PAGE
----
It’s the series that everyone on the West Coast has been waiting for: The Kings and Ducks and will finally face one another in the playoffs, setting up a Freeway Faceoff Series 20 years in the making.
It’s not a traditional rivalry. While the Bruins and Habs are bringing out of the hockey historians on the East Coast, the Kings once again showed Wednesday night in their epic comeback to eliminate the Sharks, they prefer to write their own history.
Not to mention, there’s the added benefit of the easy travel accessibility.
"It is really good for both teams from a travel standpoint at this time of year," said Kings’ captain Dustin Brown. "When we were going back and forth to Chicago and St. Louis, that can wear on you in a series, but now both teams have that advantage here."
But the bigger picture in play is what it does for hockey, a traditional game, in a non-traditional market.
Whether it’s an East Coast media bias or the late-night West Coast TV times in other time zones, it’s not a rivalry or an area that gets the attention. Both teams have won Stanley Cups in the last seven years and the Sharks have been a Western Conference power for a decade. In January, the two teams played in the first NHL outdoor game west of the Mississippi. Finally, California had hockey’s attention.
This series could get pretty nasty
-- Ducks forward Nick Bonino
Next week, it will finally have it again.
"I think it’s great for Southern California hockey to finally have this matchup," Brown said.
"Ducks-Kings has never happened, so it’s going to be fun and exciting series for everyone," said Anaheim forward Matt Beleskey. "The fans might be able to see a couple of games on the road and at home. It’s going to be a great series."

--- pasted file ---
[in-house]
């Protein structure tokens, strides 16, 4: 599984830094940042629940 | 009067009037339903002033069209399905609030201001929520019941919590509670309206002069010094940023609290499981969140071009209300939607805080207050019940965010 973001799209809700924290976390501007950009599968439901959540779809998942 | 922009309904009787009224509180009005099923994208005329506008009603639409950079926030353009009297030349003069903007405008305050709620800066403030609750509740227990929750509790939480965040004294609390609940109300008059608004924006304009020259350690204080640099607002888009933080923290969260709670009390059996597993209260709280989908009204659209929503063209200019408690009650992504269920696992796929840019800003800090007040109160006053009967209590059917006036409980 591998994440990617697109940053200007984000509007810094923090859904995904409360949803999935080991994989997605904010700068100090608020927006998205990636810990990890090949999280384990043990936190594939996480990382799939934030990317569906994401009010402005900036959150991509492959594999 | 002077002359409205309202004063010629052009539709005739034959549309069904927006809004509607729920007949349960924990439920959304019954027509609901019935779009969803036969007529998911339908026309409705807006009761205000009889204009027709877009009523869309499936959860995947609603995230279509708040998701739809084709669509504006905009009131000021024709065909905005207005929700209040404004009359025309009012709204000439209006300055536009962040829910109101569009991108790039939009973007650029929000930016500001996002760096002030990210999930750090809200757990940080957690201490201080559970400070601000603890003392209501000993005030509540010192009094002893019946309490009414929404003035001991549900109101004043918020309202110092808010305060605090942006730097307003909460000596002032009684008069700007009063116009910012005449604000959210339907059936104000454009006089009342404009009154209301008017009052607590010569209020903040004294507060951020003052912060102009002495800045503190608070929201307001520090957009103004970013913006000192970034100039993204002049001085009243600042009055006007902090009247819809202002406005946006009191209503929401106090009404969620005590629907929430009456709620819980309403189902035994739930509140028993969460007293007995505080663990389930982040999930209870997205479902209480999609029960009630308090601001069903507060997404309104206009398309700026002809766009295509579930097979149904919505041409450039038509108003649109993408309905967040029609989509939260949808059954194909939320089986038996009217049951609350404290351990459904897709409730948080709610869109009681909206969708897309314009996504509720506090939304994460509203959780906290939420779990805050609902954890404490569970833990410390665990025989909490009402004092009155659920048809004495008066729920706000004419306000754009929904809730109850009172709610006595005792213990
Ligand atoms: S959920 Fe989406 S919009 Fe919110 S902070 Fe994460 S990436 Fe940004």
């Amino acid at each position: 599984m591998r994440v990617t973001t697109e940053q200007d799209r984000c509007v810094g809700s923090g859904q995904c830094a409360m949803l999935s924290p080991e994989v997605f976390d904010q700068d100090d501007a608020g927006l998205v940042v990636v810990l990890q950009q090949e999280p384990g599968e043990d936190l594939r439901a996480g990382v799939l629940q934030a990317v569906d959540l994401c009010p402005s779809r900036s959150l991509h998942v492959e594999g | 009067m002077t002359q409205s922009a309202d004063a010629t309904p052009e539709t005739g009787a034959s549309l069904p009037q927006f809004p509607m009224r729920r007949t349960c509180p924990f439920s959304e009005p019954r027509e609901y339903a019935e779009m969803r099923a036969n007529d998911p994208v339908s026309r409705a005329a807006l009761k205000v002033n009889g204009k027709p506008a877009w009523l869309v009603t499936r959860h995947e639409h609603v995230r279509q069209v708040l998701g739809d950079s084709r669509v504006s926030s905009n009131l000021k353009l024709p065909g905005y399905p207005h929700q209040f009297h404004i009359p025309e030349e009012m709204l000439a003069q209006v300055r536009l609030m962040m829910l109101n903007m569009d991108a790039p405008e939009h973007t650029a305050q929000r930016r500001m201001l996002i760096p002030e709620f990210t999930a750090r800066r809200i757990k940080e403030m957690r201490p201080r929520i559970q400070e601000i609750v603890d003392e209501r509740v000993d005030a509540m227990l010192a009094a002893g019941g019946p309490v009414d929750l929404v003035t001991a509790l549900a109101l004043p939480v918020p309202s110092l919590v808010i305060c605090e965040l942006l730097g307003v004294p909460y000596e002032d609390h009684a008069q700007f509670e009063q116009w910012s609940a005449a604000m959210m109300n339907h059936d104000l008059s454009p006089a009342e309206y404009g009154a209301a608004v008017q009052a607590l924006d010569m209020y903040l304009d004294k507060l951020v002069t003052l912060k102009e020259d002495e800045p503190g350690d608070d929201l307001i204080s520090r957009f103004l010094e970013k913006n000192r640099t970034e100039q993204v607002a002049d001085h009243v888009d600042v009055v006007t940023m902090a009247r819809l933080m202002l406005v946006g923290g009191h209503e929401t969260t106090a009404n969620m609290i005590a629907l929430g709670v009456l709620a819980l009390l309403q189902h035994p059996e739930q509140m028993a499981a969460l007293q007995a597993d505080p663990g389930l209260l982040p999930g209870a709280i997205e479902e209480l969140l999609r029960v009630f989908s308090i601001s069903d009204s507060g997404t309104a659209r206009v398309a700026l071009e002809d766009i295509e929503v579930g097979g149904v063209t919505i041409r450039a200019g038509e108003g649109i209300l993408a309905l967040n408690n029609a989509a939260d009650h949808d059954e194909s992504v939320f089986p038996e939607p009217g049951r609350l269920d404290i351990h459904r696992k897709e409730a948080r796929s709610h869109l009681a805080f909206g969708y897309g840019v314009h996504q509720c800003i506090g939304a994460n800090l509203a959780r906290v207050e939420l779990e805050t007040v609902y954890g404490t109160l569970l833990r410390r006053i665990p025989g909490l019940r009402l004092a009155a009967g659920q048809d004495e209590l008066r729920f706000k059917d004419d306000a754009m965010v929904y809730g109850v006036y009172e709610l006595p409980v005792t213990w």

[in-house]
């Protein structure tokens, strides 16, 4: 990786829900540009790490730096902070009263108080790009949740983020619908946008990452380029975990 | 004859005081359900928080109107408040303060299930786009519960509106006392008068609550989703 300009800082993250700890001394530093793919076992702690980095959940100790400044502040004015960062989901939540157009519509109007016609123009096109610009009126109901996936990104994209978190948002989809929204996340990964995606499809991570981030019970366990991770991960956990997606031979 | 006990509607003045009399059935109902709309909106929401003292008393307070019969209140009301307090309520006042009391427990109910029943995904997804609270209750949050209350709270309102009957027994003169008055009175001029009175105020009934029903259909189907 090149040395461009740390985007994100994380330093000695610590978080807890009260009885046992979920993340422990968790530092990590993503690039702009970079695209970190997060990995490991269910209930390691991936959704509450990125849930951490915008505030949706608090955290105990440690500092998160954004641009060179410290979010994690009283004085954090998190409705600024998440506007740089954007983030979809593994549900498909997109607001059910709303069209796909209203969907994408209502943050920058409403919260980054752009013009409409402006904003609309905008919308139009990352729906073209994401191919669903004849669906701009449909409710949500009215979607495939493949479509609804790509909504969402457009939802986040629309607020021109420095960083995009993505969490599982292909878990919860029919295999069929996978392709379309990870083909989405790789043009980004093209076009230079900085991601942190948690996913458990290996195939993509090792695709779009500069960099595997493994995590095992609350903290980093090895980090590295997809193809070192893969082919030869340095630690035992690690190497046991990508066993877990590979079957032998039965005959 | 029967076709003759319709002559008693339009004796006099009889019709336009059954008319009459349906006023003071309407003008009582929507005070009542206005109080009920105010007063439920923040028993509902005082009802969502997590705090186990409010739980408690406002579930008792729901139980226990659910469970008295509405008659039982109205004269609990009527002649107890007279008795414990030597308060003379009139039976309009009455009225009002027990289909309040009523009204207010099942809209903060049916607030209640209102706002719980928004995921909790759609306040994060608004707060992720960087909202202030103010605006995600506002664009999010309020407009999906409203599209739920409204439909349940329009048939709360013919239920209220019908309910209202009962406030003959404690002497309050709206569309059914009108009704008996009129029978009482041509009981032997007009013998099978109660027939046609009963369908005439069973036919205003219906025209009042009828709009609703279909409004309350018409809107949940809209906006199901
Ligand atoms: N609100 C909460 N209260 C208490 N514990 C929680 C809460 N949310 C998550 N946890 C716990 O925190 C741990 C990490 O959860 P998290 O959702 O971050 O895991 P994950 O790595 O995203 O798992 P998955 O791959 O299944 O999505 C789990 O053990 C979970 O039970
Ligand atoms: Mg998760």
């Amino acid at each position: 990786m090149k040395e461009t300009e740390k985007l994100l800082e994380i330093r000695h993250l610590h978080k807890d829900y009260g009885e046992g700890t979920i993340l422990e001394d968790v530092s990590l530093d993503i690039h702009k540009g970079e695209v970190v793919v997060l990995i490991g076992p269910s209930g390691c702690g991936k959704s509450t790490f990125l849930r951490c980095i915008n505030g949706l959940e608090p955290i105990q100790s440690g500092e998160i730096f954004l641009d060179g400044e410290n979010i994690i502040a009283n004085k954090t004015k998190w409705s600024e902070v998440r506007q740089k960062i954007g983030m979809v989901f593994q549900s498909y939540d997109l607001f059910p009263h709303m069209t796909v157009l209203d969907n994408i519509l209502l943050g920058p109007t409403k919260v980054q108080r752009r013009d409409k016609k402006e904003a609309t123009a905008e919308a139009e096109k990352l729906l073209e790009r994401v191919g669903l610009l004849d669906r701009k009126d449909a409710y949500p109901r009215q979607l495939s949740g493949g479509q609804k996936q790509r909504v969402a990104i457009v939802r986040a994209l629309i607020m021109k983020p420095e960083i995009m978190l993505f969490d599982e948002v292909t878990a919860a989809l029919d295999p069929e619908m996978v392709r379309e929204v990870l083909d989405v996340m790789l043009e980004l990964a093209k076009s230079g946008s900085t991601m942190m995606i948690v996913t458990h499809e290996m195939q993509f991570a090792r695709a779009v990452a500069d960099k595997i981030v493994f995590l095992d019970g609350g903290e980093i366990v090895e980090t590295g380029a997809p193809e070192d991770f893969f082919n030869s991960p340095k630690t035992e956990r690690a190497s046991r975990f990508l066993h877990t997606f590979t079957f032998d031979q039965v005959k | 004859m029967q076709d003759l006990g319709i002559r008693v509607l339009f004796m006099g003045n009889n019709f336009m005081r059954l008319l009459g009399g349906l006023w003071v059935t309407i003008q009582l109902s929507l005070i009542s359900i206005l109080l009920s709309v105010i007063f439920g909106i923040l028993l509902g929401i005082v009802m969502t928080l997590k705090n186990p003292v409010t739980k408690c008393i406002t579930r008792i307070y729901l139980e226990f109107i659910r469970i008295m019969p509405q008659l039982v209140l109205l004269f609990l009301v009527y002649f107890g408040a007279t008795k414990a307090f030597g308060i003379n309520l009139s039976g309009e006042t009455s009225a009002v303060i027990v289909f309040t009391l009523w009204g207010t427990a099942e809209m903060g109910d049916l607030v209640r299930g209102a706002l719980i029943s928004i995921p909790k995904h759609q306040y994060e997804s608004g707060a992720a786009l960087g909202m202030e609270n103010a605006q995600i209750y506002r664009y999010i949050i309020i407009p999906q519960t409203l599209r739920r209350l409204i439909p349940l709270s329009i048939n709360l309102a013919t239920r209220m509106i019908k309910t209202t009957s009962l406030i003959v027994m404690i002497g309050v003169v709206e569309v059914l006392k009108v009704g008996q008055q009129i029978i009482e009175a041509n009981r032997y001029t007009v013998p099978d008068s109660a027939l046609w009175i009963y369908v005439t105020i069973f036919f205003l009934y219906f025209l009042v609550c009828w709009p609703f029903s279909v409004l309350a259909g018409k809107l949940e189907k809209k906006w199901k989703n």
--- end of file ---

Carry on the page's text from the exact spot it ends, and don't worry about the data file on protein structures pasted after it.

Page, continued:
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From the standpoint of the fans, it’s as heated as a rivalry gets. Orange County fans take pride in standing out as their own market with their own teams. It’s not Hollywood, and it doesn’t pretend to be. The Kings, on the other hand, are as Los Angeles as Los Angeles gets. Look no further than Will Ferrell and Kobe Bryant filming crowd videos.
But on the ice it’s a different story. Despite the proximity, the two have never met in the playoffs, and the Kings say it takes a postseason series to develop a true rivalry.
"The Ducks and the Kings have never met in the playoffs and everybody wants there to be this rivalry between the two teams," said Kings defenseman Drew Doughty. "But some of the players, we just don’t have that yet. Now that we’re finally going to play each other in the playoffs, it’s going to create a rivalry."
However, the Ducks might disagree.
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"You’ll see pretty quickly that the guys don’t like each other," said Ducks forward Nick Bonino on Thursday’s Jay Mohr Sports show. "This will be one of the most physical series of the playoffs. It always is in the regular season. No calling out guys, but you’ll see in Game 1 it will be a pretty intense series.
"If anyone has followed us, they know this series could get pretty nasty."
It wouldn’t be the playoffs it wasn’t nasty.
"We’ve played against the Kings so many times, we all know each other," Ducks’ captain Ryan Getzlaf said. "It’s just going to be a good, hard-fought battle. There are no surprises. We’re excited to get things started."